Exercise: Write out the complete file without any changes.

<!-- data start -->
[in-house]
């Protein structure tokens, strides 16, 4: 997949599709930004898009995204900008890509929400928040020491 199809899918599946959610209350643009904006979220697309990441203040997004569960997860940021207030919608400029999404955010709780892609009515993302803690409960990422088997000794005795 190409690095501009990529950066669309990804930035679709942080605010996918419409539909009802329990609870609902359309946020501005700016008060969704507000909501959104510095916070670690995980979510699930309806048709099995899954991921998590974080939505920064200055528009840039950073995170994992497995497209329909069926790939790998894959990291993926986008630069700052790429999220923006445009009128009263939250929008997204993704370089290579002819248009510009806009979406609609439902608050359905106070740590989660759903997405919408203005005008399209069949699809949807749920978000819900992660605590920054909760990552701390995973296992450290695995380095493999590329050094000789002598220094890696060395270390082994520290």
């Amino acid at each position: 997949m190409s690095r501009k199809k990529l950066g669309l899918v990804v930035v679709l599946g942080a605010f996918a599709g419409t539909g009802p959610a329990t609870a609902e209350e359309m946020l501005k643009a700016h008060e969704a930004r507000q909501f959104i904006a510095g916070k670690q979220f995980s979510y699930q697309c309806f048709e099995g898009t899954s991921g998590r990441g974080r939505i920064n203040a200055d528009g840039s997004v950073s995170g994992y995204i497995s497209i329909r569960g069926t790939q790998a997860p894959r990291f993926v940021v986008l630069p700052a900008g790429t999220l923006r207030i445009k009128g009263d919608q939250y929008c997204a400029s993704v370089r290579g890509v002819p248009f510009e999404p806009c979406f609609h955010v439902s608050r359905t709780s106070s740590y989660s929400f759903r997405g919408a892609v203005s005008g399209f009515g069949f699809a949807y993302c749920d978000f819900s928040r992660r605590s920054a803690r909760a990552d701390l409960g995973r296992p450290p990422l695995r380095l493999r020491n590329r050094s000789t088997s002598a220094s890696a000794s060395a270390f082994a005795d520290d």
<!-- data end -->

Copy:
[in-house]
């Protein structure tokens, strides 16, 4: 997949599709930004898009995204900008890509929400928040020491 199809899918599946959610209350643009904006979220697309990441203040997004569960997860940021207030919608400029999404955010709780892609009515993302803690409960990422088997000794005795 190409690095501009990529950066669309990804930035679709942080605010996918419409539909009802329990609870609902359309946020501005700016008060969704507000909501959104510095916070670690995980979510699930309806048709099995899954991921998590974080939505920064200055528009840039950073995170994992497995497209329909069926790939790998894959990291993926986008630069700052790429999220923006445009009128009263939250929008997204993704370089290579002819248009510009806009979406609609439902608050359905106070740590989660759903997405919408203005005008399209069949699809949807749920978000819900992660605590920054909760990552701390995973296992450290695995380095493999590329050094000789002598220094890696060395270390082994520290």
């Amino acid at each position: 997949m190409s690095r501009k199809k990529l950066g669309l899918v990804v930035v679709l599946g942080a605010f996918a599709g419409t539909g009802p959610a329990t609870a609902e209350e359309m946020l501005k643009a700016h008060e969704a930004r507000q909501f959104i904006a510095g916070k670690q979220f995980s979510y699930q697309c309806f048709e099995g898009t899954s991921g998590r990441g974080r939505i920064n203040a200055d528009g840039s997004v950073s995170g994992y995204i497995s497209i329909r569960g069926t790939q790998a997860p894959r990291f993926v940021v986008l630069p700052a900008g790429t999220l923006r207030i445009k009128g009263d919608q939250y929008c997204a400029s993704v370089r290579g890509v002819p248009f510009e999404p806009c979406f609609h955010v439902s608050r359905t709780s106070s740590y989660s929400f759903r997405g919408a892609v203005s005008g399209f009515g069949f699809a949807y993302c749920d978000f819900s928040r992660r605590s920054a803690r909760a990552d701390l409960g995973r296992p450290p990422l695995r380095l493999r020491n590329r050094s000789t088997s002598a220094s890696a000794s060395a270390f082994a005795d520290d």